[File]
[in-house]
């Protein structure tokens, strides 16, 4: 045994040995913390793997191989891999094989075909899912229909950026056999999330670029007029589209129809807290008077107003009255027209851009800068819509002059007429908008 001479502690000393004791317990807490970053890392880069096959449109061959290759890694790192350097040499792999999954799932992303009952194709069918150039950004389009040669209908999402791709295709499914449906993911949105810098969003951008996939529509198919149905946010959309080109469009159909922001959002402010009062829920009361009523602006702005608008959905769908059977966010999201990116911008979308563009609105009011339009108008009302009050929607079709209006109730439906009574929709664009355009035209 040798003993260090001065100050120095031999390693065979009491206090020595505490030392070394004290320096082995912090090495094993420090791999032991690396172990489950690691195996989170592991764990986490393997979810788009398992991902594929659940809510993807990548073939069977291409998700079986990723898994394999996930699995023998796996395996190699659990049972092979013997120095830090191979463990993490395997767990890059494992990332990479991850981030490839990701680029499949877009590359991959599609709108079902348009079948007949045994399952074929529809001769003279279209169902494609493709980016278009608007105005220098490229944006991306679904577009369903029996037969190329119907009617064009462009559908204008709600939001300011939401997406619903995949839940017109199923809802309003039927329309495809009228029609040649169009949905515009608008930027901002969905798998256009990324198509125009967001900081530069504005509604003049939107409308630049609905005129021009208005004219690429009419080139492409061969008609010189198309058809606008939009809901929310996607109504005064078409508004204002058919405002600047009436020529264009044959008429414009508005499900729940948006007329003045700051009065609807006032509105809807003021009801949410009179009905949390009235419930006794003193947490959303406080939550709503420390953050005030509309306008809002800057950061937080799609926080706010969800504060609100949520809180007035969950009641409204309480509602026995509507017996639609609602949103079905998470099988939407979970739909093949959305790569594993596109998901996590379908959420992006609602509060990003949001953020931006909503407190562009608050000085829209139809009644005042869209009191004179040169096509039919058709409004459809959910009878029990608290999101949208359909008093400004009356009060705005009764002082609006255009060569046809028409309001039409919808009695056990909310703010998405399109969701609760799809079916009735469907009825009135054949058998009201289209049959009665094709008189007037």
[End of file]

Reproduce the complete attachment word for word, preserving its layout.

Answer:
[in-house]
């Protein structure tokens, strides 16, 4: 045994040995913390793997191989891999094989075909899912229909950026056999999330670029007029589209129809807290008077107003009255027209851009800068819509002059007429908008 001479502690000393004791317990807490970053890392880069096959449109061959290759890694790192350097040499792999999954799932992303009952194709069918150039950004389009040669209908999402791709295709499914449906993911949105810098969003951008996939529509198919149905946010959309080109469009159909922001959002402010009062829920009361009523602006702005608008959905769908059977966010999201990116911008979308563009609105009011339009108008009302009050929607079709209006109730439906009574929709664009355009035209 040798003993260090001065100050120095031999390693065979009491206090020595505490030392070394004290320096082995912090090495094993420090791999032991690396172990489950690691195996989170592991764990986490393997979810788009398992991902594929659940809510993807990548073939069977291409998700079986990723898994394999996930699995023998796996395996190699659990049972092979013997120095830090191979463990993490395997767990890059494992990332990479991850981030490839990701680029499949877009590359991959599609709108079902348009079948007949045994399952074929529809001769003279279209169902494609493709980016278009608007105005220098490229944006991306679904577009369903029996037969190329119907009617064009462009559908204008709600939001300011939401997406619903995949839940017109199923809802309003039927329309495809009228029609040649169009949905515009608008930027901002969905798998256009990324198509125009967001900081530069504005509604003049939107409308630049609905005129021009208005004219690429009419080139492409061969008609010189198309058809606008939009809901929310996607109504005064078409508004204002058919405002600047009436020529264009044959008429414009508005499900729940948006007329003045700051009065609807006032509105809807003021009801949410009179009905949390009235419930006794003193947490959303406080939550709503420390953050005030509309306008809002800057950061937080799609926080706010969800504060609100949520809180007035969950009641409204309480509602026995509507017996639609609602949103079905998470099988939407979970739909093949959305790569594993596109998901996590379908959420992006609602509060990003949001953020931006909503407190562009608050000085829209139809009644005042869209009191004179040169096509039919058709409004459809959910009878029990608290999101949208359909008093400004009356009060705005009764002082609006255009060569046809028409309001039409919808009695056990909310703010998405399109969701609760799809079916009735469907009825009135054949058998009201289209049959009665094709008189007037």